“He has a lot to do with my development, pretty much everything,” Thomas said of Johnson. “He’s built me from the ground up. Obviously, I’ve learned a lot from Coach Pittman also. But fundamentals and stuff like that, I learned from playing with Coach Johnson for four years. I still train with him to this day.”
Of course, Johnson is mindful of Georgia’s jurisdiction when it comes to Thomas’ development. He’s careful to stay out of the Bulldogs way and not introduce anything that could cause confusion or restrict his progress.
“Georgia does a great job with those guys at the next level,” Johnson said. “All I try to do is keep him fine-tuned for them. I’m a coach from afar.”
If his players keep turning out like Thomas, the Bulldogs are just fine with Johnson’s “fine-tuning.” Johnson is, after all, sending another blue-chip offensive lineman their way.
Like Thomas, Jamaree Salyer played all four years at Pace under Johnson and head coach Chris Slade. The 6-4, 325-pound Salyer is a 5-star prospect whom 247Sports ranked as the No. 1 guard in the nation last year. For three years, Salyer and Thomas were the left side of the offensive line for Pace Academy, which was no small part in that school claiming the Class AAA state championship in 2015.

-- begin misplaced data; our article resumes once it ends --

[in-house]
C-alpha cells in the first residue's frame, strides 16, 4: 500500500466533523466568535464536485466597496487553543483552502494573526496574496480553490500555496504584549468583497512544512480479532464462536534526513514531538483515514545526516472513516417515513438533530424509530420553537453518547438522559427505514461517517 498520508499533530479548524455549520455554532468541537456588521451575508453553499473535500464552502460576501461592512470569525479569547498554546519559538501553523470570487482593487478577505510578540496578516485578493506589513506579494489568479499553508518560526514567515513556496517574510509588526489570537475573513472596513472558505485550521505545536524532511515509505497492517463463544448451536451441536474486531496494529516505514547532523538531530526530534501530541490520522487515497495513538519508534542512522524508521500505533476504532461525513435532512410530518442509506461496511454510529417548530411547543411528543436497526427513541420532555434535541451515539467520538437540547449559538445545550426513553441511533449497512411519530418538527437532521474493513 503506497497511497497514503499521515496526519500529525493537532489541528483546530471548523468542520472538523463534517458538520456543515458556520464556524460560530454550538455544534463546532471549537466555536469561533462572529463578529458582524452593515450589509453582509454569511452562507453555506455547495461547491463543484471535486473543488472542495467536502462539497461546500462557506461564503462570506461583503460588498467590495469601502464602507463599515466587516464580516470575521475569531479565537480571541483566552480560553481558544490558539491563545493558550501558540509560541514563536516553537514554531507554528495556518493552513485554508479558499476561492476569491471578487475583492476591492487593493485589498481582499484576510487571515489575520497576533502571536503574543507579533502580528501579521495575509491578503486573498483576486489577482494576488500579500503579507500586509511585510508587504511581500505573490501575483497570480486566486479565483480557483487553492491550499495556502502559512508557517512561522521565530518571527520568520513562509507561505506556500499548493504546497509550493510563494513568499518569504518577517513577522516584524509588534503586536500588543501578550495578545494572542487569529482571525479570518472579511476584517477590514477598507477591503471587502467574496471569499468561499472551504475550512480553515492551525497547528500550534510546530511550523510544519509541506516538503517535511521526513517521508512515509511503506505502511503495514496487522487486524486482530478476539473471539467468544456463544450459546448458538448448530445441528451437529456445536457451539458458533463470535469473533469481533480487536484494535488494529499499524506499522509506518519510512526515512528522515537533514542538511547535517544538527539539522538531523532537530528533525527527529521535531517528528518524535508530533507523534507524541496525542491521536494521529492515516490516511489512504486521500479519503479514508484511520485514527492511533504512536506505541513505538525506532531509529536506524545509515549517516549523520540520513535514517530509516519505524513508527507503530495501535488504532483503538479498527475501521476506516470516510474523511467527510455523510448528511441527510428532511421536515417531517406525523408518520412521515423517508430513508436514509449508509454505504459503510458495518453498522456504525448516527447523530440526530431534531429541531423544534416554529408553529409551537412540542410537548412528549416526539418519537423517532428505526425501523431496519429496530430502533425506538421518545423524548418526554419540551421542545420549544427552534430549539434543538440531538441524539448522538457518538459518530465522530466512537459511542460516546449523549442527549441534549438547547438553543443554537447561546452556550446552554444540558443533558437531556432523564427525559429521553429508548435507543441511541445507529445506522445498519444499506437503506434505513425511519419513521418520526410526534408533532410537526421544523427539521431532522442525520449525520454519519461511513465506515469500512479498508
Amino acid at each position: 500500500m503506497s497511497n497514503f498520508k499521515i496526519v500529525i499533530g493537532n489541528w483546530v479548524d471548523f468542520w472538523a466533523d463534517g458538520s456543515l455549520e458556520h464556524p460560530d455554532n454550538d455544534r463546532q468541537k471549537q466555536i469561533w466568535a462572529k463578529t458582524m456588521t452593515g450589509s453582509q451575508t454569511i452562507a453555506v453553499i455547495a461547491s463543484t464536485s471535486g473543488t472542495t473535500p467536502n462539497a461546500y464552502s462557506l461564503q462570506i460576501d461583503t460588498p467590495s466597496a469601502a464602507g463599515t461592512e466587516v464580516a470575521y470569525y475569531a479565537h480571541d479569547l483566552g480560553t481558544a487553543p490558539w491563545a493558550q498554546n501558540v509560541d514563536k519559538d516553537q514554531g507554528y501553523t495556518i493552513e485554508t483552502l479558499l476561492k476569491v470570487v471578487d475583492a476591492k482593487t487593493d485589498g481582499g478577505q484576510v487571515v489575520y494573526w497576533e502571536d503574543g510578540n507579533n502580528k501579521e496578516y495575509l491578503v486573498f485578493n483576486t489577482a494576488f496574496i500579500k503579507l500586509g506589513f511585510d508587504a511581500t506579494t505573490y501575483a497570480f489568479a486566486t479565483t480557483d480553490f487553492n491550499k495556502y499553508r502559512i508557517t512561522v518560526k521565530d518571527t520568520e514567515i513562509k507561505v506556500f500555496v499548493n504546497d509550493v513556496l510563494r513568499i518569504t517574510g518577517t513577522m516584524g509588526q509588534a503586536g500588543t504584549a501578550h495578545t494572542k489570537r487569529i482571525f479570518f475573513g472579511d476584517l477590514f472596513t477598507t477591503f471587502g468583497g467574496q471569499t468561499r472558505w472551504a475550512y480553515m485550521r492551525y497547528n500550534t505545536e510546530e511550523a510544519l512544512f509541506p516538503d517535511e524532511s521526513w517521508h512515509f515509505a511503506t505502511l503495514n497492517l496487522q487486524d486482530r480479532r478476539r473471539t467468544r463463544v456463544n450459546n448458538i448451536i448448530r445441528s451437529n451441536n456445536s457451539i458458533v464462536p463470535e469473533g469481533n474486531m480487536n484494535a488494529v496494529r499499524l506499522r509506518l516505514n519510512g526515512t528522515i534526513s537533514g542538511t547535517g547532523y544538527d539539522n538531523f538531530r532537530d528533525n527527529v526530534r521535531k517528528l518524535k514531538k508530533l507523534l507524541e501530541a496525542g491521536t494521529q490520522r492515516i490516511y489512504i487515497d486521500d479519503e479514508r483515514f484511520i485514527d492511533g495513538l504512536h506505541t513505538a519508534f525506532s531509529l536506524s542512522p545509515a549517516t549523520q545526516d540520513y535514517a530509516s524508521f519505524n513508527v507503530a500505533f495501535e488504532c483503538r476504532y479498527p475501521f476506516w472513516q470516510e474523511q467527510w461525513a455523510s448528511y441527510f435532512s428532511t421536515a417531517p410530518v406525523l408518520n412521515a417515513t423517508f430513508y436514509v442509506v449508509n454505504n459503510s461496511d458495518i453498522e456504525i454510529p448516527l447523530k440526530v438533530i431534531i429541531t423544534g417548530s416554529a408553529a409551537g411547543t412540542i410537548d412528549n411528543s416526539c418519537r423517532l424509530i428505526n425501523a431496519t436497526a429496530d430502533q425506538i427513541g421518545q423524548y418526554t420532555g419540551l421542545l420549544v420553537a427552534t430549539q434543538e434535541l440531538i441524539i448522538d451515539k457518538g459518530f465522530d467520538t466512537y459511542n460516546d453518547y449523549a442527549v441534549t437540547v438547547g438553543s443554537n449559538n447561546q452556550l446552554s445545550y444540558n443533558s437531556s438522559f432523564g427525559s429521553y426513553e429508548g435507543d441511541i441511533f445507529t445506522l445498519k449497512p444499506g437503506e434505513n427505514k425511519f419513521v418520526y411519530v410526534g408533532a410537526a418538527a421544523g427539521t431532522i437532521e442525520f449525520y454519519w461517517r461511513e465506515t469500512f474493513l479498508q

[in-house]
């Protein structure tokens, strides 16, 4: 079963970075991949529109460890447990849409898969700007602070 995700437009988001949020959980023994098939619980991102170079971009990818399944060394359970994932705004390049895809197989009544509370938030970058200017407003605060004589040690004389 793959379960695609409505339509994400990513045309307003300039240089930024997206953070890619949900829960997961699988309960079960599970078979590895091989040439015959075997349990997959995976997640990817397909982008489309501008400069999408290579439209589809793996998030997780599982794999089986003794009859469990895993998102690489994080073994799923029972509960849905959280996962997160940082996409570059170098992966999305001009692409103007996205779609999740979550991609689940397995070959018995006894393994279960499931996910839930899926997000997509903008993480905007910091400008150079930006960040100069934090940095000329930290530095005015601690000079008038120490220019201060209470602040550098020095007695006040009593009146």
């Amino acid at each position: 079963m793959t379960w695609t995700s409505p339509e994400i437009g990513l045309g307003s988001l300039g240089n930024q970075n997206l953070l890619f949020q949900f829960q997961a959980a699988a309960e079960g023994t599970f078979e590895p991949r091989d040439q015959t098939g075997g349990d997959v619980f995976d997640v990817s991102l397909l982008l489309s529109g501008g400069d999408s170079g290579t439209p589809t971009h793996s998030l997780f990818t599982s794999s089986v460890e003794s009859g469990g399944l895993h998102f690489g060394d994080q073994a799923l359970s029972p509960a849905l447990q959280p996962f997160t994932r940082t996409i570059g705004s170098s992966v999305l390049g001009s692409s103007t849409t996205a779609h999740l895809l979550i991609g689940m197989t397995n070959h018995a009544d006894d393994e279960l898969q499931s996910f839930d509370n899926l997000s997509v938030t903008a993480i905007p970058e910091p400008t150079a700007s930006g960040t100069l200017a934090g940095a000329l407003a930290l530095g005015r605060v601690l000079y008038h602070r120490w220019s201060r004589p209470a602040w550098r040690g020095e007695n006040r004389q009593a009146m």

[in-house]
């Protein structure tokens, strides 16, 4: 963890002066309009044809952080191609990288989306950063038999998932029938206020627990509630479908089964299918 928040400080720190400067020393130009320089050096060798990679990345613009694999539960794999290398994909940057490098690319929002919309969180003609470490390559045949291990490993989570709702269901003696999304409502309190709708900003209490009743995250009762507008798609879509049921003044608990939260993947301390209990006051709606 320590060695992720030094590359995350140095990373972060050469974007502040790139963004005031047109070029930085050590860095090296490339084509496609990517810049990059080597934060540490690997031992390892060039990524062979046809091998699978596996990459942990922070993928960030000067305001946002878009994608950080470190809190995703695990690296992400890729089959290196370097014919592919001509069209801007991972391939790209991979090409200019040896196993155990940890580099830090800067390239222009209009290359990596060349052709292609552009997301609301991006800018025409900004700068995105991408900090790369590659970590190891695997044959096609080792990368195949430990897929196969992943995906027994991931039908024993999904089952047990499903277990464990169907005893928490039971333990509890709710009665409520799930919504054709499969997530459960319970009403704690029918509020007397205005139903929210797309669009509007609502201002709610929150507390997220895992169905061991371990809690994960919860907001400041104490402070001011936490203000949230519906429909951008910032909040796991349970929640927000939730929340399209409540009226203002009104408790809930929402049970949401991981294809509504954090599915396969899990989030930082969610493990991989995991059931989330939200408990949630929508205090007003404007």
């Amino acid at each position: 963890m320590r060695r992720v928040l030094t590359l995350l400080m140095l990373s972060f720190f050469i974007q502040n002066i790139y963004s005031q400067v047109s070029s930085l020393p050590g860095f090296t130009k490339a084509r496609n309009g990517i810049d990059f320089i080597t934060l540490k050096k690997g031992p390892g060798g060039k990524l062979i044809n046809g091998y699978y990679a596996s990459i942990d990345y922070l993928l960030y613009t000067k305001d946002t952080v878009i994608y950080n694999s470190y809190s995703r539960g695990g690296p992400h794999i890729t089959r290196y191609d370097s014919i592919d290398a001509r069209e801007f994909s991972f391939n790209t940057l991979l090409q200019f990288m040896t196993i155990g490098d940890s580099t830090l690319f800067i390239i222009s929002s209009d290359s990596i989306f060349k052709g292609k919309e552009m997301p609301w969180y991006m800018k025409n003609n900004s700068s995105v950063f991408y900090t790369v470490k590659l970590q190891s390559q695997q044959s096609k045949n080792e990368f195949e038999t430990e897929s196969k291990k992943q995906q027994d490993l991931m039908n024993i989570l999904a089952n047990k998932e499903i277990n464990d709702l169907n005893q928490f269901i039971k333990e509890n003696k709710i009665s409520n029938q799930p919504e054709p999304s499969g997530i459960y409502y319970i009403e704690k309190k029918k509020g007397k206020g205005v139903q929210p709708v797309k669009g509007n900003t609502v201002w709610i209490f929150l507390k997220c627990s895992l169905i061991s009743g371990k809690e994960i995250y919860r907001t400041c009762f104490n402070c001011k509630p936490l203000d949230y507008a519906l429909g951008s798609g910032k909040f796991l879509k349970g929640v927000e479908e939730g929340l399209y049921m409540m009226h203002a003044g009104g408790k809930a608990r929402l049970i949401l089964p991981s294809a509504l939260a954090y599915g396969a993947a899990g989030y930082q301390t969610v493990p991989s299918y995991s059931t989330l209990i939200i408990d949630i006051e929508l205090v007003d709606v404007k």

Salyer and Thomas obviously have trained a lot under Johnson. They worked out together during Thomas’ spring break earlier this month, and the plan is for the duo to work together for the last two weeks in May before they both have to report back to UGA’s campus for summer school.
Johnson isn’t sure if it will happen this season or next, but eventually he envisions Thomas and Salyer being reunited on the left side of the line for the Bulldogs.
“I’m hoping and praying that happens,” Johnson said. “Jamaree knows what he has to do when he gets there. He’s just got to go to work. If he does, I think they’ll be able to feed off each other. They know each other. … They just have those signals down with each other.
“These guys won a state championship together. Hopefully they can win a national championship together. I know that’s the plan.”
Thomas has held up his end of the deal.